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If you’ve ever watched a crime drama, you’ve probably heard of a will. In Hollywood, they can be sources of contention, confusion, and usually a hefty but mysterious inheritance.
However, wills function a little differently than they do in the movies. Maybe you’ve already (and unfortunately) encountered a family member’s financial wishes through their will. Amidst planning for a funeral and grieving a loved one’s passing, a will can seem like another confusing legal process that’s hard for the layman to grasp.
Most of us think of a will to be exclusively for the old and wealthy, but I’m here to tell you that they can be very useful for individuals who aren’t yet nearing old age because they can also be used to protect more than just money. And millionaires certainly aren’t the only ones who need to draw up a will.
Pushing past the uncomfortability that comes with thinking about your own death to ensure that your possessions and loved ones are taken care of is a task that you won’t regret. Thinking about planning for the future in a broad sense can be overwhelming, but a will can be a great start to getting your affairs in order for those you love.
So, what exactly is the purpose of a will?
Most wills contain just two main functions:
- Protecting and distributing your assets
- Giving authority to a guardian for any minors you might have under your care
The first purpose can either be straightforward (if you don’t currently have many assets to speak of), or a complicated process (if you have many different pockets of wealth to distribute).
You can outline who you would like to receive what amount of each asset. Some examples of assets you could hold would include:
- Your car
- Your home
- Your retirement account(s)
- Your investment accounts
- Your bank account balance(s)
- Any heirlooms or high value items you might hold dear
With some of these options, a beneficiary should be designated as part of the account set-up. However, detailing the beneficiary in your will as well can make extra sure that the account value ends up in the right hands.
If you passed away, the account value would be transferred to the beneficiary of your choice as an “non taxable event,” if the beneficiary kept the same investment holdings that you elected.
You can even detail at what time (or age) you would like a certain person to receive the asset! This can be helpful if you have children who are minors, or if you are looking to gradually give to a charity of your choice over a long period of time.
As for the minors you care for, if you have any in your life, it is vital that you spell out whom you would like as their legal guardian(s). In the case that you suddenly pass away, you don’t want family and friends scrambling to care for your children in their grief, and a court ultimately deciding who should care for your precious family.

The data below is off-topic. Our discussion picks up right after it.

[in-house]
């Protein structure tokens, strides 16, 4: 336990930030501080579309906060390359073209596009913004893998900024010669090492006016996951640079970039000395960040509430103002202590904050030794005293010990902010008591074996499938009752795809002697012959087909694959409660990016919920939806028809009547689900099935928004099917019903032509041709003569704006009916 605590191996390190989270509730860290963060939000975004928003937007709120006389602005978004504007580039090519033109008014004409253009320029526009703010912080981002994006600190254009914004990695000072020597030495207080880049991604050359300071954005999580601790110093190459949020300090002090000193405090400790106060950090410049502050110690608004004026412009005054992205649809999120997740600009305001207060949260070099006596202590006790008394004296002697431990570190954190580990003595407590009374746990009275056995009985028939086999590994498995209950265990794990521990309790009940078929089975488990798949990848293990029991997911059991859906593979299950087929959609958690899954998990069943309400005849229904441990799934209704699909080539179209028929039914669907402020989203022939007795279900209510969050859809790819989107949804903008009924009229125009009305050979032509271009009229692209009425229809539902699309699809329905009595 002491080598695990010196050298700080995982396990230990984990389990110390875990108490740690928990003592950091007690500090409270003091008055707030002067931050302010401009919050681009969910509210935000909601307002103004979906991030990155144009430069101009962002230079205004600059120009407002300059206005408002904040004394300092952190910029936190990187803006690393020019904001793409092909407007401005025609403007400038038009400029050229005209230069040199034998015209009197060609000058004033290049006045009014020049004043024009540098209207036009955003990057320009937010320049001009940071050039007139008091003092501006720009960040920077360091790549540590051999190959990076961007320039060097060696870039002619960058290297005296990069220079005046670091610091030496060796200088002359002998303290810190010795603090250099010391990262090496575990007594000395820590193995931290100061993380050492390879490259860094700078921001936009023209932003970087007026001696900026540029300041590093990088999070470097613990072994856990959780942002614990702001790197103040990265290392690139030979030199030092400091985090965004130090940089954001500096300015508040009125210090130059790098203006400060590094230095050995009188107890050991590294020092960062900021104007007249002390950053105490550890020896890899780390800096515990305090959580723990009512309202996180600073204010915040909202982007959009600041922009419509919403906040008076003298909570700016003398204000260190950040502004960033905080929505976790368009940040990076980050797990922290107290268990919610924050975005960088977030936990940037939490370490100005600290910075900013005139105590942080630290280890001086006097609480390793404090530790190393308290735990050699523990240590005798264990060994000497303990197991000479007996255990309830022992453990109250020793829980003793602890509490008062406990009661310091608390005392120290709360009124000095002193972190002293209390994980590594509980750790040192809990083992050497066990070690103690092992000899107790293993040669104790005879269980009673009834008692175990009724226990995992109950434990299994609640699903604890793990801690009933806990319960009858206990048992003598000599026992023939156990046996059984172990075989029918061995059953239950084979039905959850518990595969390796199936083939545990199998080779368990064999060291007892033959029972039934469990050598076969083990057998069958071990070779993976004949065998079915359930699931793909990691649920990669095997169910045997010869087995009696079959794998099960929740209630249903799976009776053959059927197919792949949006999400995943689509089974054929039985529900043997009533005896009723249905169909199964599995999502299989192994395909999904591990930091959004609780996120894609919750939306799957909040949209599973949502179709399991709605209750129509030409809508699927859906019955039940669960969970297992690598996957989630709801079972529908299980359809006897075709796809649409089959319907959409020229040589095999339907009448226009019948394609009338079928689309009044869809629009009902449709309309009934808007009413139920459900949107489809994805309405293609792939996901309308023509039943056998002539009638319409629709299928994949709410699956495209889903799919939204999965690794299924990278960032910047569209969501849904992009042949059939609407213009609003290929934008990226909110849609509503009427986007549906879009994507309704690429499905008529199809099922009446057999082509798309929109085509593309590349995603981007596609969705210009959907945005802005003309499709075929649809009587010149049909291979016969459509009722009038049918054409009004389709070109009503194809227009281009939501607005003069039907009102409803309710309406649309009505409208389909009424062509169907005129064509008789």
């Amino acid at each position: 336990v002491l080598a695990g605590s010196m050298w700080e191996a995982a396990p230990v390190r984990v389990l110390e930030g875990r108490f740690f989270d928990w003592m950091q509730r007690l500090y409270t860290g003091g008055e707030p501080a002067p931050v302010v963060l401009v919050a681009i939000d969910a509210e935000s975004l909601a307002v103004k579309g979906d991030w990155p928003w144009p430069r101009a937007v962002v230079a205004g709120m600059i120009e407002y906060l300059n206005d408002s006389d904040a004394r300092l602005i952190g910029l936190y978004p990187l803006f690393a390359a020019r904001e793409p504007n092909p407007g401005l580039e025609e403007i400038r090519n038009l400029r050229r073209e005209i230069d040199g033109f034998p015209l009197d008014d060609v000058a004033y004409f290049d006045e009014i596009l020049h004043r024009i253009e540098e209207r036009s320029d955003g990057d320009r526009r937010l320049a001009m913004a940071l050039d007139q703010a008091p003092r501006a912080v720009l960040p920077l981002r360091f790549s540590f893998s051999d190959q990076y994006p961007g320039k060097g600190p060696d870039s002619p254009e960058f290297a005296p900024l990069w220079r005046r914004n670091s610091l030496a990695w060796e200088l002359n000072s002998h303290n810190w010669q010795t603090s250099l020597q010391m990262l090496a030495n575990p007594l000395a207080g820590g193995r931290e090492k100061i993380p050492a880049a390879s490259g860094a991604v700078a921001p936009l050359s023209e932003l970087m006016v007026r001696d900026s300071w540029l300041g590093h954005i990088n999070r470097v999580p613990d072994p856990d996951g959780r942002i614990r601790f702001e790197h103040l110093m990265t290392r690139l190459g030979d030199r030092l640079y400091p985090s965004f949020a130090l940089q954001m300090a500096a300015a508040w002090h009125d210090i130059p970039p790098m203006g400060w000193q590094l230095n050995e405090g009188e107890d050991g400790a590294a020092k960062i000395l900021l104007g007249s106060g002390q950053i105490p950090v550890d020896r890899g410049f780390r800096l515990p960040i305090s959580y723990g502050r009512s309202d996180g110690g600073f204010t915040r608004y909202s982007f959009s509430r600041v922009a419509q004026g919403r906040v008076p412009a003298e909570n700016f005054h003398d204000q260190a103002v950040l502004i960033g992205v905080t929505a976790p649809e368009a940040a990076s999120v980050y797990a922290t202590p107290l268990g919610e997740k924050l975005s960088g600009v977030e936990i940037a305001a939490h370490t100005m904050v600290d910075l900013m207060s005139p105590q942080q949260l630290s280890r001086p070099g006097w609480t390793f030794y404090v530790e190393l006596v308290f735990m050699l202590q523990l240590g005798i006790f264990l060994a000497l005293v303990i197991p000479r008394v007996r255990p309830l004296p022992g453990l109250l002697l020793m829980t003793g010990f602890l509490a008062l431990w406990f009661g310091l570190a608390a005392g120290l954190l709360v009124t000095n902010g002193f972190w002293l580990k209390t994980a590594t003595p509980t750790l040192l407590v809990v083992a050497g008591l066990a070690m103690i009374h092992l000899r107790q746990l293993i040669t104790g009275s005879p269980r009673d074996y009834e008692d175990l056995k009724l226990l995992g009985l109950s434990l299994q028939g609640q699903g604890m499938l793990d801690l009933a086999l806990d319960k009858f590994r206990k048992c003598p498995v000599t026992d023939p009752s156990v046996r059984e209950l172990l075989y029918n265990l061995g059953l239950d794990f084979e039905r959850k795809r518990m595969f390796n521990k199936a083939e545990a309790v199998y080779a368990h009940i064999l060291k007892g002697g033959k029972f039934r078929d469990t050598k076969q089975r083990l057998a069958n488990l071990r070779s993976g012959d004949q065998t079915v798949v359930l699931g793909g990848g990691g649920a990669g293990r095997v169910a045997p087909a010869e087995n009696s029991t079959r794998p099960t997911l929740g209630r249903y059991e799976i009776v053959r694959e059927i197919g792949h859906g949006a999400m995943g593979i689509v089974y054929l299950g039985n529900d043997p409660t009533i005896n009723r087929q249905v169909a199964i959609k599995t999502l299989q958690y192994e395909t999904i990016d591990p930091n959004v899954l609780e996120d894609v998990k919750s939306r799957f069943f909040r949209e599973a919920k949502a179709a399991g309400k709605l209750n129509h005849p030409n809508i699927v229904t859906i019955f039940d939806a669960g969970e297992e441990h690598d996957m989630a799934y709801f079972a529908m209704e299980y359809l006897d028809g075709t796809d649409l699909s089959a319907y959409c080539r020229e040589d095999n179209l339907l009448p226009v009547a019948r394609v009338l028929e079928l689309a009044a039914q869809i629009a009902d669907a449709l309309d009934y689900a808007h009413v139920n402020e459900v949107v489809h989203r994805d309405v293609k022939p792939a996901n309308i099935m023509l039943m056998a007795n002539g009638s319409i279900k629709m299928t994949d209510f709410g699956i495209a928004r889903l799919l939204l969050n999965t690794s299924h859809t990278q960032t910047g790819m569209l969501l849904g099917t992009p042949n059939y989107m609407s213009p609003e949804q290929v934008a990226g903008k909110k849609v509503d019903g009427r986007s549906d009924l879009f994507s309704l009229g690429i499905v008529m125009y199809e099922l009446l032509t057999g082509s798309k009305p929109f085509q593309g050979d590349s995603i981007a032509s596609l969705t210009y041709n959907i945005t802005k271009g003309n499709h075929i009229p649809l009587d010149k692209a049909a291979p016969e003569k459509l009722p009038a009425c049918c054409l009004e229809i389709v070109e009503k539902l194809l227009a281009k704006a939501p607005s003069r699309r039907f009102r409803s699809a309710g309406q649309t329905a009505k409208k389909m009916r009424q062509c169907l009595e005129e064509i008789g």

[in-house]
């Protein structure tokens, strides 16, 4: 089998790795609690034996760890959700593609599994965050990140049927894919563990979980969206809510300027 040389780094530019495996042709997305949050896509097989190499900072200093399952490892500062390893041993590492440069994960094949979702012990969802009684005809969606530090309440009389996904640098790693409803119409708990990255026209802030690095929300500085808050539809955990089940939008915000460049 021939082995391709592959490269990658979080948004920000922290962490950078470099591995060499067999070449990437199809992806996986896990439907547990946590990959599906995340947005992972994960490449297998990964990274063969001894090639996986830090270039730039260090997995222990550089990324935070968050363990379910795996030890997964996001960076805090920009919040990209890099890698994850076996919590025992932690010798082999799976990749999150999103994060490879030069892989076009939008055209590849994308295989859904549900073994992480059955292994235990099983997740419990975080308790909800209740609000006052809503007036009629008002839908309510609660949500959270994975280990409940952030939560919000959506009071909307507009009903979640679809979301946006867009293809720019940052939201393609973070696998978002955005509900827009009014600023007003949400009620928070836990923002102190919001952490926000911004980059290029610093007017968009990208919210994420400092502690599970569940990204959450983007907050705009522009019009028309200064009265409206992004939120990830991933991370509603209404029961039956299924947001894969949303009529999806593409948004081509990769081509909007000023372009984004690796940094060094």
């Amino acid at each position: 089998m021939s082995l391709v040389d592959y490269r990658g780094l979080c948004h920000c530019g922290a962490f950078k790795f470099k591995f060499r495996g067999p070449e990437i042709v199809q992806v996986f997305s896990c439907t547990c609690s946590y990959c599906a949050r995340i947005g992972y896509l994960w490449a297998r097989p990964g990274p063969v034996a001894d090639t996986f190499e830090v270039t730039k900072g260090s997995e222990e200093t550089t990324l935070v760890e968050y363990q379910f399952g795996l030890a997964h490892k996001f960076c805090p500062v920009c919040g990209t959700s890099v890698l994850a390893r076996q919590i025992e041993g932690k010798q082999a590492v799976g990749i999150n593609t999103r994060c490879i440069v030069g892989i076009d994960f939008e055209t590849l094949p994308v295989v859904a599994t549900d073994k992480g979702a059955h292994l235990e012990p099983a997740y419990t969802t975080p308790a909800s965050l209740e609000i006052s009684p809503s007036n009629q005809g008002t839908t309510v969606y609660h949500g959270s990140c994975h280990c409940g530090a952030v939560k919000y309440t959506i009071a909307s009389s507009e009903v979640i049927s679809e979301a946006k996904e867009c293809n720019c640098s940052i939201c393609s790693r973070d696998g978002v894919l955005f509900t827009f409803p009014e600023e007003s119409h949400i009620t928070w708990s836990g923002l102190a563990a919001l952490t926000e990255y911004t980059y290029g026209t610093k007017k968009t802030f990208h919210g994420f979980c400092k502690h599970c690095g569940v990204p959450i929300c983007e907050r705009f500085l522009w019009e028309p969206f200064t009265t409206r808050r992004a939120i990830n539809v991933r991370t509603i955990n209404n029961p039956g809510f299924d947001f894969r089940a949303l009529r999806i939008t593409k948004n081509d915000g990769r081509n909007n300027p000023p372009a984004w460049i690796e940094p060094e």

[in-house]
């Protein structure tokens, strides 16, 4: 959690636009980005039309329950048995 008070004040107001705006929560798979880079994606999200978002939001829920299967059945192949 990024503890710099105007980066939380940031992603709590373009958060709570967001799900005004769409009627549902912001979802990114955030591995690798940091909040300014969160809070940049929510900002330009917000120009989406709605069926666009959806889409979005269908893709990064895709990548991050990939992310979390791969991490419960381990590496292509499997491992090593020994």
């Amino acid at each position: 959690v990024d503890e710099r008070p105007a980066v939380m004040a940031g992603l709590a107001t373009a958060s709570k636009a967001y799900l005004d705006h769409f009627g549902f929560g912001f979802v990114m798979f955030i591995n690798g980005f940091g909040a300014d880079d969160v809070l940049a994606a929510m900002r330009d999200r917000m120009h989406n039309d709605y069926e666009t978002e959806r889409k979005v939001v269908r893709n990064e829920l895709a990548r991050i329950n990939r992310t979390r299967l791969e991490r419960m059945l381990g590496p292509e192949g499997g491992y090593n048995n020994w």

Taking a few minutes now to grant guardianship will save everyone a lot of confusion later.
So if you have a good idea of the assets under your name, and the children you’ll want cared for, you are well on your way to having a detailed will! If you wish, have a conversation with the guardians and beneficiaries you are naming in the will, so they are aware of their potential responsibilities.
One important caveat to note, however, includes your state laws and your spouse. If you do have a spouse, your state might require that a certain percentage of your assets be left to this individual. Make sure you check to see what your state requires and act accordingly.
It’s also usually recommended that you prepare and sign a will in with a witness present. This is usually done by two individuals you are close with, or a third party such as an estate planner or attorney.
The step of witnessing ensures that that your will is seen as legitimate, and while it may not occur in a shadowy room within a mansion like Hollywood would like you to believe, it is important that your will has several eyes that see that you did indeed okay the plan of action for after your death.
Make sure the witnesses aren’t part of the preparation process, and they also shouldn’t have any stake or vested financial interest in the will so they can keep an objective point of view.
It’s also noteworthy to point out that where you keep your will matters. You’ll want it to be somewhere safe, but with a few key persons knowing where it is for accessibility. An estate planner or an attorney can provide safekeeping, and you can even keep a copy in a safe deposit box.
So, when should you draw up your own will?
It’s never too early to write your will.
If you’re reading this, you could probably use a will. And as you can tell by the main purposes of a will, if you have any possessions or family members under your care at all, a will can be vital to the proper treatment of these assets and people. It doesn’t hurt to start one today!
There are many programs online that can assist you in drawing one up yourself, and then all you need is a witness or two.
As the years pass, be sure to update and add to your will as-needed. This way, you can adjust the current assets you hold and members of your family that need to be cared for. You’ll be surprised how many assets or family members that come along in a short decade.
Whether you’re nearing your 30th birthday or entering your retirement, a will is a great idea. It’s part of a broader plan for protecting your hard-earned money and being prepared for the worst, although hopefully “the worst” won’t happen anytime soon.
Next time you’re watching a murder mystery on TV and a will comes into the storyline, you’ll know exactly what the characters are talking about, and hopefully you’ll even have a will of your own!
Contributor’s opinions are their own. Always do your own due diligence before investing.
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